See the wavy line at the bottom of this graphic?

enter image description here

I often see this visual technique used in software manuals and other material that contain screenshots. The technique cues that "there is more to this screen, but it has been omitted from the graphic for brevity or focus".

I am wondering if this wavy line crop technique has any standard names. I was once interested in Googling about it, but came up empty-handed.

  • I'm pretty sure I was taught in school it was a straight line then angle down then angle up past the horizontal then angle down to horizontal then continues. I don't know the name either though. I imagine it comes from torn paper.
    – Ryan
    Commented Jan 16, 2015 at 20:21
  • I don't think this is a 'design pattern' really. It's just a crop.
    – DA01
    Commented Jan 16, 2015 at 21:10
  • 2
    @Ryan that's the typical method for architectural and CAD drawings.
    – DA01
    Commented Jan 16, 2015 at 21:12
  • 2
    @DA01 couldn't remember if I learned it in College or HS but that makes sense. My degree is in architecture haha
    – Ryan
    Commented Jan 16, 2015 at 21:17
  • 2
    I imagine the style of “break line” used in each situation should contrast the rest of the design. For web design, a wave works well because nearly everything else is right angles. For electronics, the zig-zag works because you'd never see that in a legitimate circuit. Etc. One style I don't see in the answers below that can work well with highly-colored graphics is a “stepped stripe gradation” (somewhat like the AT&T logo). It's all about standing out from the design itself. Commented Jan 17, 2015 at 22:50

4 Answers 4


Its a break, and has many forms. It comes form the drafting standards. For example were you to draw a shaft it might be uninteresting to see the 1000 mm of similar shaft, so to conserve paper you can indicate that the line or shape has been broken into pieces.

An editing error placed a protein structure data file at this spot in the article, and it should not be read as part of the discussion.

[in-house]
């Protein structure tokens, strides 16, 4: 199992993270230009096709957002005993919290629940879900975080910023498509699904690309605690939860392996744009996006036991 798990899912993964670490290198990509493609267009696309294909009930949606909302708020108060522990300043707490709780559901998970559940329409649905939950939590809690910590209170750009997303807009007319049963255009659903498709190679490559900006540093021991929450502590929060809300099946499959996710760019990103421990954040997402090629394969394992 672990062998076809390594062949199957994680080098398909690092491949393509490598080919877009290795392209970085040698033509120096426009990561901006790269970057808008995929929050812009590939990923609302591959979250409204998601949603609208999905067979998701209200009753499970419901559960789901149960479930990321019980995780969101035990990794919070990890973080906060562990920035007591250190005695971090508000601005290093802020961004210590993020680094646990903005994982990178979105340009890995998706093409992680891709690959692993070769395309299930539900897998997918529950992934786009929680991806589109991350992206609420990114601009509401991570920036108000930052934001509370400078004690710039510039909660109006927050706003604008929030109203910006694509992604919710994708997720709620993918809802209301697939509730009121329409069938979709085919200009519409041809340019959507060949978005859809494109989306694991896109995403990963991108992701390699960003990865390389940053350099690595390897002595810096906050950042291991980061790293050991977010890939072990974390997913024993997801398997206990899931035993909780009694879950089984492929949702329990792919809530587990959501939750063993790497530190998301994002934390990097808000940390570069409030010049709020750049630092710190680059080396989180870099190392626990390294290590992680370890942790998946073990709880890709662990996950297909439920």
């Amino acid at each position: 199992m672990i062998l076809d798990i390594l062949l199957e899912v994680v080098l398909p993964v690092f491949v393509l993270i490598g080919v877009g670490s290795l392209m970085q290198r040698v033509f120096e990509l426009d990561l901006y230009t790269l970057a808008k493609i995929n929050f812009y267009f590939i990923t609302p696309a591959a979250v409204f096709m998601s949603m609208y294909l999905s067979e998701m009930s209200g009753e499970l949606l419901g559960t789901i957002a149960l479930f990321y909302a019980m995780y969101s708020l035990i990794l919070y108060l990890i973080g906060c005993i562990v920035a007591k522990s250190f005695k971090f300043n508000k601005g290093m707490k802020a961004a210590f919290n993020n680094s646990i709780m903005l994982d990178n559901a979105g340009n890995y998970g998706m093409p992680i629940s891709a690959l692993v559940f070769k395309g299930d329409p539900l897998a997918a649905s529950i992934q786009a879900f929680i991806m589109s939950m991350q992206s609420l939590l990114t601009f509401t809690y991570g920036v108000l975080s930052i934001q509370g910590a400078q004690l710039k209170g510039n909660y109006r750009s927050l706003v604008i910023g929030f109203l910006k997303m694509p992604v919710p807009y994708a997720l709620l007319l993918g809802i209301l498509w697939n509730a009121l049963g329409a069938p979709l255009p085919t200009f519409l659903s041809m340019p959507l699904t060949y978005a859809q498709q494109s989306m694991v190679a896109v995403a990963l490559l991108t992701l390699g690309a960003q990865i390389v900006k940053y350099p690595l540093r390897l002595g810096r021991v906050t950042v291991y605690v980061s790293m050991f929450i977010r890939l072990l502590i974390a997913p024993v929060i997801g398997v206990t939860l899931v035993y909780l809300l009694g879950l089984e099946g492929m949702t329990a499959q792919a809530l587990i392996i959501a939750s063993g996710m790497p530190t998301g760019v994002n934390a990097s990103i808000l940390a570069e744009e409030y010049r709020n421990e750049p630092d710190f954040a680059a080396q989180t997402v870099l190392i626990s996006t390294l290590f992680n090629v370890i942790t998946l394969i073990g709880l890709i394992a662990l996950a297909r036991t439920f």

Image 1: Variations on a theme the bottom right one needs a change to dimension line as well, very uncommon.

There are at least 3 others that i know of.

1 see http://cad.morainevalley.edu/documents/CADdeptStandards.pdf page II-9 for a specimen of shaft breaks

  • 2
    Unlike Ryan I'm a mechanical engineer so its more appropriate for me to draw machine elements, same visual form applies to buildings. Its a bit of a disappearing art amongst mechanical engineers tough as we are transitioning to full 3d drafting/modeling/manufacturing.
    – joojaa
    Commented Jan 16, 2015 at 22:03
  • 2
    Tbh I can understand your answer much better because the diagrams in Ryan's are very noisy.
    – Dom
    Commented Jan 18, 2015 at 12:27
  • Link to CADdeptStandards.pdf is dead and I can't find a replacement.
    – feetwet
    Commented 2 days ago

Looking it up from a CAD / Architecture perspective it can be found referred to as Break Point or Break Line.

The Alphabet of Lines (PDF) has it as Break Lines:

Note the jagged break line to indicate that this is only part of the object.

enter image description here

In technical drawings it is as I tried to describe in comments depicted like this via Lines (pdf) though they refer to it as Cut Line

enter image description here

One interesting image via Google Image search was this one which shows how different mediums take on different cut lines / break lines:

enter image description here

You can see pretty easily how a website might take on some sort of curved or angled end to then illustrate the same concept.

  • Damn beat me to it because i actually drew the image :)
    – joojaa
    Commented Jan 16, 2015 at 21:26

PowerPoint and Visio name for this shape

Perhaps this answer is too simplistic...?

  • Not at all! This is a welcome contribution.
    – MC256
    Commented Jan 22, 2015 at 12:31

It is used in flow-charting or process mapping and it indicates a reference document, visio, powerpoint MS word etc.

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